# Coulomb's Law and electric force

1. Mar 5, 2008

### soul5

1. The problem statement, all variables and given/known data
A point charge of -0.35nC is fixed at the origin. Where must an electron be placed in order for the electric force acting on it to be exactly at it's weight.

2. Relevant equations
Fe=Kqq/d^2

3. The attempt at a solution
All I know is that n is an exponential value of -9
so -0.35*10^-9C that's all I know plz help.

2. Mar 5, 2008

### Staff: Mentor

Better write that as:
$$F_e = \frac{k q_1 q_2}{d^2}$$

That's q_1. The other charge will be the electron. What's the charge and mass of an electron? (Look it up!)

3. Mar 5, 2008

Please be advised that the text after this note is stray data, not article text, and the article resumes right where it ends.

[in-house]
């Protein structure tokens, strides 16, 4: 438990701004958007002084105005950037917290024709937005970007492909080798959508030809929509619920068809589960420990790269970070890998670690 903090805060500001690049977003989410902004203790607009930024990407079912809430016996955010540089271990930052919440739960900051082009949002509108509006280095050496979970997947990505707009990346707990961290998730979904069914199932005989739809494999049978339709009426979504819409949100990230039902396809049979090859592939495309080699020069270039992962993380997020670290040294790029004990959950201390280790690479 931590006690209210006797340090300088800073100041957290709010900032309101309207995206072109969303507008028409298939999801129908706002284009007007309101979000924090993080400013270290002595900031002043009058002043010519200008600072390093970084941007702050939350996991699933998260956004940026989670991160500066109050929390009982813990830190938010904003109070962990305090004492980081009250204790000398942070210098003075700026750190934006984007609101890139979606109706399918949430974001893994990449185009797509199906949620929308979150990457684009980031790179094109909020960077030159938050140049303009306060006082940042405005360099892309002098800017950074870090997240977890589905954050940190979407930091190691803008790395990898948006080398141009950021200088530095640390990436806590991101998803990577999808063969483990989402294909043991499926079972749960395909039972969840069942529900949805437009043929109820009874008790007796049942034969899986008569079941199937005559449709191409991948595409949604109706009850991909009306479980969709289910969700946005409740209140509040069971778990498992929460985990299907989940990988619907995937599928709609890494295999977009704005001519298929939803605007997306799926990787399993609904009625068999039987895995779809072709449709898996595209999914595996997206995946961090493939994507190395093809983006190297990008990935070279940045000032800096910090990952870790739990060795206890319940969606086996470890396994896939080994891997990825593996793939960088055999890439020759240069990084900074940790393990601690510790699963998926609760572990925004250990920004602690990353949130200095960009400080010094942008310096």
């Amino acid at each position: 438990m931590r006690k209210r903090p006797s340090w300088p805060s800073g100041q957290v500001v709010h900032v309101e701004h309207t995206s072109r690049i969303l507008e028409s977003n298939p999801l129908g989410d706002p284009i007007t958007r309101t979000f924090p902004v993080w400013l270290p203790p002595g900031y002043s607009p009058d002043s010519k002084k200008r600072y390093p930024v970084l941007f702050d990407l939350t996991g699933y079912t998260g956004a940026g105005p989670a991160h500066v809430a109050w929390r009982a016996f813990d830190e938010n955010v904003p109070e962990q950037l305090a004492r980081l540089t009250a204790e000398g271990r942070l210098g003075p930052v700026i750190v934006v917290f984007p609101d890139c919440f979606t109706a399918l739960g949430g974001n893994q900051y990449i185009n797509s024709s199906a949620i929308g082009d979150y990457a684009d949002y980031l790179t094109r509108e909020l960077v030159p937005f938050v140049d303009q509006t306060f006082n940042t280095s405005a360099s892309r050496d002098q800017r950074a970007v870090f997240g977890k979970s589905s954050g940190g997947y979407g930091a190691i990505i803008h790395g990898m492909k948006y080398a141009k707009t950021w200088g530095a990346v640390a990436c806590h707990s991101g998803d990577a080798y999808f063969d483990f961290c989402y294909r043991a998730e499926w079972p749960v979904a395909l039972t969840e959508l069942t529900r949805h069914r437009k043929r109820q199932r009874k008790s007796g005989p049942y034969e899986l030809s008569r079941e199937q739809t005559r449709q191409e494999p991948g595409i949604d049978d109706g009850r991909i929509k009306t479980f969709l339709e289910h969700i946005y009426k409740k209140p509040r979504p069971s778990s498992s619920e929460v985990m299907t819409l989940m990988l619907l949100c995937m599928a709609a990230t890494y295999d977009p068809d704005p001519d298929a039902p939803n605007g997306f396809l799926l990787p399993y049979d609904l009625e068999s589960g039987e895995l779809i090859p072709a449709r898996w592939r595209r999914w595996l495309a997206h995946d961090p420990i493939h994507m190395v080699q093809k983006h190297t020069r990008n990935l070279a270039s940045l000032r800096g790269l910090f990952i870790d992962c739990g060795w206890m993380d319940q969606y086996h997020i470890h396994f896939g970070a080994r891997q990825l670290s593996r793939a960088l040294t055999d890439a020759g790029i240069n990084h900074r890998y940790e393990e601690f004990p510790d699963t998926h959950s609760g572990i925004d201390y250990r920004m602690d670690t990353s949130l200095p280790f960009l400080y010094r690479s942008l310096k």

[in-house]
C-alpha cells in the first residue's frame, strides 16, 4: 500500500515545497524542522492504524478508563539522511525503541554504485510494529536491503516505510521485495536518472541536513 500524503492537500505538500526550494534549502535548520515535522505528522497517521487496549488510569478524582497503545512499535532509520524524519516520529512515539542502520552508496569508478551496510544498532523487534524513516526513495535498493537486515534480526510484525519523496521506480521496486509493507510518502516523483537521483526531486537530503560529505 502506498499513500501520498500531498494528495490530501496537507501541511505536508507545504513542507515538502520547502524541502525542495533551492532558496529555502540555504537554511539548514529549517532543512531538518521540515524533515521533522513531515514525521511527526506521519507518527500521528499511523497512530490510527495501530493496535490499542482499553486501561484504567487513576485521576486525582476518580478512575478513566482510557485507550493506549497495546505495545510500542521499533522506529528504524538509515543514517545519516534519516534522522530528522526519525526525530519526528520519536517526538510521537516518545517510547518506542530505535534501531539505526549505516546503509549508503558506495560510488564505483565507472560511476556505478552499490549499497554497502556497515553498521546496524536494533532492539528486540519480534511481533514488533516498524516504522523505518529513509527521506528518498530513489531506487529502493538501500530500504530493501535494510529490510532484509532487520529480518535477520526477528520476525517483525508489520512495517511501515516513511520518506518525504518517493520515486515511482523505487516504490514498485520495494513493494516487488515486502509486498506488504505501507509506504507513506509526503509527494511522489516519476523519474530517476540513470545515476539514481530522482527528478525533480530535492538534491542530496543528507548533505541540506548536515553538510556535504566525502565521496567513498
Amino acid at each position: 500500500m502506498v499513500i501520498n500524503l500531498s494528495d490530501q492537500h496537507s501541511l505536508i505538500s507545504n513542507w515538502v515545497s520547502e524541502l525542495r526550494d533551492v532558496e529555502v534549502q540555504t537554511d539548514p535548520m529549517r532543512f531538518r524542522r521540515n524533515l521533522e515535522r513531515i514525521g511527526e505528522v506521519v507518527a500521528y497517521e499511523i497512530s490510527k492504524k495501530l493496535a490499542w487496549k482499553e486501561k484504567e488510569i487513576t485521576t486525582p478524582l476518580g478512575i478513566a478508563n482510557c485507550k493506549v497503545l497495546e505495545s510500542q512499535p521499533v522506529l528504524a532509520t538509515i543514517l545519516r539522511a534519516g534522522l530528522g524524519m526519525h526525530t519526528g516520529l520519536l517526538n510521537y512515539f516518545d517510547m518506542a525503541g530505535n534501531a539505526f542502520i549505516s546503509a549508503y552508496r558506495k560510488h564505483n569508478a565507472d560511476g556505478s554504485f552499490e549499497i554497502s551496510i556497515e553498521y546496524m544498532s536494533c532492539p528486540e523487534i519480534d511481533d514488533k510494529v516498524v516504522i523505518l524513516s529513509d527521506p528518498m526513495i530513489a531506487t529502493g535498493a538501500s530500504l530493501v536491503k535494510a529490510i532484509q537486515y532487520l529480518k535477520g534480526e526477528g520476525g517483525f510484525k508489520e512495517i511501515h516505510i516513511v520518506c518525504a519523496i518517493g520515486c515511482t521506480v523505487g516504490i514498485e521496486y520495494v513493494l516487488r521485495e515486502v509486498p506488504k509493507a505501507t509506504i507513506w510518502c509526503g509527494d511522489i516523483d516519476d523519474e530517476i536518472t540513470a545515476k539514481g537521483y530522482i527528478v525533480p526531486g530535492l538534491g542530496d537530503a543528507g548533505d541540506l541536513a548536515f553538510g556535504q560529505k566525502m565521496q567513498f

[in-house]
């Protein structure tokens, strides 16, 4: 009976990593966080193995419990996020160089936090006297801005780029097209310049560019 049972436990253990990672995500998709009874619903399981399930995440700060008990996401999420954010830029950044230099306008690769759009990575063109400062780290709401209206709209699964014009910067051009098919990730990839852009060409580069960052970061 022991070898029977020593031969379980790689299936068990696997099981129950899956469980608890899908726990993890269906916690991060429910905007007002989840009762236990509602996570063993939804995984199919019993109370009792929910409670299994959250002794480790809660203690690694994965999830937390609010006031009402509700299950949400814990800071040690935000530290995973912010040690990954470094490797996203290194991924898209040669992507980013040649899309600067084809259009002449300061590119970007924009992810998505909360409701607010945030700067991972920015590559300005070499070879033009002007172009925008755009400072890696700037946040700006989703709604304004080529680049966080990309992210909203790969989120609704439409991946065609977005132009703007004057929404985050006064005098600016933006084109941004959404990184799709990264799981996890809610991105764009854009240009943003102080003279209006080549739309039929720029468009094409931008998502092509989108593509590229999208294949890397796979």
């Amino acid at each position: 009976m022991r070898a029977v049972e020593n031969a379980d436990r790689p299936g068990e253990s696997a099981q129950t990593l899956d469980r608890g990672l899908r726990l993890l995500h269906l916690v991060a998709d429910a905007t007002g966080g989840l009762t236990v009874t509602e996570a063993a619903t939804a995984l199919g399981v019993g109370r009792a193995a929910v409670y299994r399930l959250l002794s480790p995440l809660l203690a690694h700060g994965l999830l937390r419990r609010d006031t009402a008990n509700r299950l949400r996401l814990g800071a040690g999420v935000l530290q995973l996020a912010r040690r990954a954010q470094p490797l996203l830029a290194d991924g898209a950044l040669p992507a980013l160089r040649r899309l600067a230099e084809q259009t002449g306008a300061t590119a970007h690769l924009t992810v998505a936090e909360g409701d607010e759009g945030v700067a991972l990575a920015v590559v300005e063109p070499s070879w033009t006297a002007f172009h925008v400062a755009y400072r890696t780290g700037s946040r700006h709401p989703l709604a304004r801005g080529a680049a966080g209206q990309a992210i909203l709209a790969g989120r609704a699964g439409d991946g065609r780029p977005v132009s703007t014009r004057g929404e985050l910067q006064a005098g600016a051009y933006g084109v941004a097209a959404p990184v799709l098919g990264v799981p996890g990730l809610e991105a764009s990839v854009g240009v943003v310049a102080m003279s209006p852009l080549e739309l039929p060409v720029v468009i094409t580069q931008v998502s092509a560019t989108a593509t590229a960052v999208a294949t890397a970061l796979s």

### Tedjn

What must the total force on the point charge be when the electric force balances the weight (gravitational force)? You wrote down the formula for electric force, which comes from Coulomb's Law. Do you know how to use Coulomb's Law? If you do, what is the electric force on the point charge from the electron if the it is a distance d away from the point charge, and what is the direction of that force? What is the weight of the point charge, and in what direction is that gravitational force on the point charge?

4. Mar 6, 2008

### soul5

The charge of an electron is 1.6 *10^-19 C and I have the mass of it too what do I do it that?

5. Mar 6, 2008

### Staff: Mentor

Follow Tedjn's advice! Analyze the forces acting on the electron: its weight (which way does that act?); the electric force due to the other charge (which way does that act?). Where must the electron be placed (with respect to the first charge) so that its weight is balanced by the electric force?

What's the weight of the electron? Figure out the distance "d" such that the electric force on the electron equals its weight. Hint: Set it up an equation symbolically before plugging in numbers.